From Newton TAB
August 21, 1997

Cat-eating coyotes are on the prowl

Activist warns pet owners of danger

A local cat-loving community activist has started a personal crusade against pet-hungry coyotes. Auburndale resident Anne Hynes has gone door to door to urge neighbors to impose an evening curfew on their pets after several local animals disappeared, including her own. Coyotes are the feared pet-snatchers.

"I personally have not seen a coyote, but my daughter has," Hynes said. "I am very concerned."

On July 9, Hyne's 10-year-old Tabby cat was out late unknown to its owner. The cat did not normally wander far from the house. Hyne's daughter heard a brief noise, like a cat howling, that evening and the cat was never seen again.

Hynes' Tabby was the second of her cats to vanish. Two years ago another cat refused to go inside the house one evening and never returned. At that time a neighbor alerted her to the coyote problem. She has been very careful to keep her cats inside since.

"Many cats have been lost," said Hynes. "Mine was. They usually can't find a body."

Hynes said many local residents believe the coyotes live in 20 acres of nearby city and privately owned land that once included the Pine St. dump. Coyotes tend to den in second growth woods, thickets along fields, marsh and bushy riparian corridors.

"My mother saw one in the backyard a couple of weeks ago," said Auburndale resident Judy Quinlan. "She said it looked like a German Shepard with a longer face and that it was big. She said she was afraid."

Coyotes range in color from silver, red, black or blond. The animal does look like a medium sized dog with a narrow snout and bushy tail. Neighbors claim a coyote was caught on video tape recently wandering in an Auburndale yard.

"I haven't seen any but I've heard about them," said Auburndale resident John Caira. "I know people are missing their pets."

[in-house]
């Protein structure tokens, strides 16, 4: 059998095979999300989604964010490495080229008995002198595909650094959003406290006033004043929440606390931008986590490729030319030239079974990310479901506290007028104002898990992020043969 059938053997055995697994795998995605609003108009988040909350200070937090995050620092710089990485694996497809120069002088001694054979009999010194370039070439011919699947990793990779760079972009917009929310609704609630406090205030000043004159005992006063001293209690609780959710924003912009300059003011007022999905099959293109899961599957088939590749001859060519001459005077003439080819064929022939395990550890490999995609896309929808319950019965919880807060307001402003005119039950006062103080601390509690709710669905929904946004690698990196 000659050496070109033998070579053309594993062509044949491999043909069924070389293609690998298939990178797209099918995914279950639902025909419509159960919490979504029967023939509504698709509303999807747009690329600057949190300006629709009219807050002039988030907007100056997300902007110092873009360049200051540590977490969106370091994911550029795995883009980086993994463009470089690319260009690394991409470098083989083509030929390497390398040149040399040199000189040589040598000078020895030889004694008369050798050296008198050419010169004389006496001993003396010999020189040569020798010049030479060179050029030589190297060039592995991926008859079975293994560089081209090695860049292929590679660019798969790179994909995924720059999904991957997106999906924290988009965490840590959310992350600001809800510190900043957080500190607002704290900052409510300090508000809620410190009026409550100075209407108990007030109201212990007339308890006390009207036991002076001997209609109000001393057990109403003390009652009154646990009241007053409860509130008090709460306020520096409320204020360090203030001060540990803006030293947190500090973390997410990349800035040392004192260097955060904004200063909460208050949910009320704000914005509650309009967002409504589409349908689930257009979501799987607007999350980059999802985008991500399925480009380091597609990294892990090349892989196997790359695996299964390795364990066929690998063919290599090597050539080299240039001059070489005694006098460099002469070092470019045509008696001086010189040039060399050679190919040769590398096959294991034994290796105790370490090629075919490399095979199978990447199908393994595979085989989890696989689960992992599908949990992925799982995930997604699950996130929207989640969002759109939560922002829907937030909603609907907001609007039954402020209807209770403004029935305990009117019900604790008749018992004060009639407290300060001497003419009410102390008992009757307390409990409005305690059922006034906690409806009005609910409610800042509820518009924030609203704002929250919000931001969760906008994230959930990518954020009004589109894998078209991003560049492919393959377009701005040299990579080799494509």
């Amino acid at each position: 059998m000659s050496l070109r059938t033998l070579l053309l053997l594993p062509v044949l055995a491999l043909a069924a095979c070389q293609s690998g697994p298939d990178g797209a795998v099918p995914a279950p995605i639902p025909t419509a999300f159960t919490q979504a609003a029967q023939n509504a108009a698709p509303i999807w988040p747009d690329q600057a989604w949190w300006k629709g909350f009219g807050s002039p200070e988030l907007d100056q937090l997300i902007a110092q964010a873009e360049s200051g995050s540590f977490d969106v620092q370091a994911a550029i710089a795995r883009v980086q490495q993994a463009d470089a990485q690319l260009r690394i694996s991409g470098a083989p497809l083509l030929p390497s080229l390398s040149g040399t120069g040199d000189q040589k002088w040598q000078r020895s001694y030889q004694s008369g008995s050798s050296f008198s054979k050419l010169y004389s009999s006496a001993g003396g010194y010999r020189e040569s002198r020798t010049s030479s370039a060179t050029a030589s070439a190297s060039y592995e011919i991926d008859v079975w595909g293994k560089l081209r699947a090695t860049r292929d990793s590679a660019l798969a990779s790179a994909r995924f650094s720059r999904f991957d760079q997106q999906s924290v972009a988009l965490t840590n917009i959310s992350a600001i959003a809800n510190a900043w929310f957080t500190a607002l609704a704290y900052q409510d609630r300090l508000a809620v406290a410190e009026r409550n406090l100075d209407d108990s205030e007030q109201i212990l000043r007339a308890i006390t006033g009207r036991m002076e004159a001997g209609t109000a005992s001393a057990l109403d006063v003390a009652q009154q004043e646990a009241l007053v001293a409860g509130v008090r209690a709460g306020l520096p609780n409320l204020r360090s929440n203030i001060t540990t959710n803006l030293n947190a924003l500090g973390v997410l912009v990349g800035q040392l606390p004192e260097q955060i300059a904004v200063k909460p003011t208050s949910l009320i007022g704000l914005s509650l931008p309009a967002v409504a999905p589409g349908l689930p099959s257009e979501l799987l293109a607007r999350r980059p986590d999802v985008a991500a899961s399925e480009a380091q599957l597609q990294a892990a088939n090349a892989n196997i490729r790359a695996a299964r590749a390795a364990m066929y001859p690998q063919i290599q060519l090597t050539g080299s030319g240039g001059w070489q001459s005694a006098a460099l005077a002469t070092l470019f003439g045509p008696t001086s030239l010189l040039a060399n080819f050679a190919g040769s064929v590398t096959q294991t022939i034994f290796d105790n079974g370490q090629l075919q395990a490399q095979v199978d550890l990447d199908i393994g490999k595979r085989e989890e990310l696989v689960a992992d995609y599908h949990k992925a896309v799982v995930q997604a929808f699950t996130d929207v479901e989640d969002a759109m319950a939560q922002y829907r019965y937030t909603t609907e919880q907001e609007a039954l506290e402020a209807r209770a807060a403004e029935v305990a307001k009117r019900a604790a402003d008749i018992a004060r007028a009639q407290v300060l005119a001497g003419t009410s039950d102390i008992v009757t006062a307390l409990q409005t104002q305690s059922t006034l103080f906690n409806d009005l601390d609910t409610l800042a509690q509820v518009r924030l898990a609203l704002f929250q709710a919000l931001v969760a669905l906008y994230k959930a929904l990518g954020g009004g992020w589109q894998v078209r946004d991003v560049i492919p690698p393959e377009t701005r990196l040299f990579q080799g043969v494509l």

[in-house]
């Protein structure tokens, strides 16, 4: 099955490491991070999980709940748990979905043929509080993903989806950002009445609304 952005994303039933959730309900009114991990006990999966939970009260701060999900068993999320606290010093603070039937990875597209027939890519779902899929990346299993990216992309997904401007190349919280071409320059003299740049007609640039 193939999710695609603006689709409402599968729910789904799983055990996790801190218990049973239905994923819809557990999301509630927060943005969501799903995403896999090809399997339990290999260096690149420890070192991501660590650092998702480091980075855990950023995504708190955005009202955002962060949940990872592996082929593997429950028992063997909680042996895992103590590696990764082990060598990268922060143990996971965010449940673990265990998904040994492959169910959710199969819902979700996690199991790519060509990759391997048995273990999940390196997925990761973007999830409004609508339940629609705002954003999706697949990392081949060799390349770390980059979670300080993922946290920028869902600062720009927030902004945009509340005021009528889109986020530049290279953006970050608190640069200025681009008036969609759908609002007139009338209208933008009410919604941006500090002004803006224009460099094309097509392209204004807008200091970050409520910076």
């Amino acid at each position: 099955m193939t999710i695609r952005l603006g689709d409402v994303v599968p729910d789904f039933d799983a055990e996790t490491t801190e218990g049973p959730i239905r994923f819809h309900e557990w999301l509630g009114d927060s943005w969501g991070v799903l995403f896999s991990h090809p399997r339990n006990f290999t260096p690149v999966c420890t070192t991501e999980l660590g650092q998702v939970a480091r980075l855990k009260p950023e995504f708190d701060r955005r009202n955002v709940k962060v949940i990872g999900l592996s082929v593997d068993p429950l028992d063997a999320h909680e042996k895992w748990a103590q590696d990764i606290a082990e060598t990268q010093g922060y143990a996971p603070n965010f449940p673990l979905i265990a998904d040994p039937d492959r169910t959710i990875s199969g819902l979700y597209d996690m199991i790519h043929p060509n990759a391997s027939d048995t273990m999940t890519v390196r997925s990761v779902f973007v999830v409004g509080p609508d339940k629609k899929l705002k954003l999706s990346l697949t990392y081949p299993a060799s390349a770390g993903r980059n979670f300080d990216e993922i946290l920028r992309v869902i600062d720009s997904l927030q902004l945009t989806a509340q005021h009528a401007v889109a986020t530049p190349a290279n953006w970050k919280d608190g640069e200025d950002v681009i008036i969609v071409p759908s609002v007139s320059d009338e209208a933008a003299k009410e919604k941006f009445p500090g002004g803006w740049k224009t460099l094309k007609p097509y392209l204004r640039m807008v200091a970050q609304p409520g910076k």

Hynes was reluctant to publicize the coyote problem for fear she would not be believed. She said she contacted local animal control, the Division of Fisheries and Wildlife, and a local state representative about the problem and was told there was nothing that could be presently done.

The Massachusetts Wildlife Protection Act restricts the preventative action of the Division of Fisheries and Wildlife. Hynes advocates for the use of non-harmful trapping methods which would help contain the animals.

Coyotes feed on small rodents, birds, frogs, fruit, berries, vegetables and domestic pets. Pet owners are encouraged to bring their pets inside between dusk and dawn. Pet food or containers should not be left outside and garbage should be secured in trash cans to prevent predators.

"They are animals that will hunt," said Hynes. "They will hunt for food when no one is around."

Although coyotes favor the dark and are wary of humans, the animal can detect people's schedules and will scout regardless of the hour. Over time, coyotes could lose their inhibitions around humans.

"They can adapt themselves to any neighborhood," Hynes said.

Coyotes came to Massachusetts from Northern New England approximately 25 years ago. Although the coyote population cannot be tracked because of state legislation, it estimated that there are as many as 4,000 coyotes breeding in the state. Coyotes are being blamed for the disappearance of cats across Massachusetts.

"It just makes my heart ache," Hynes said.

Copyright © 1997 Community Newspaper Company

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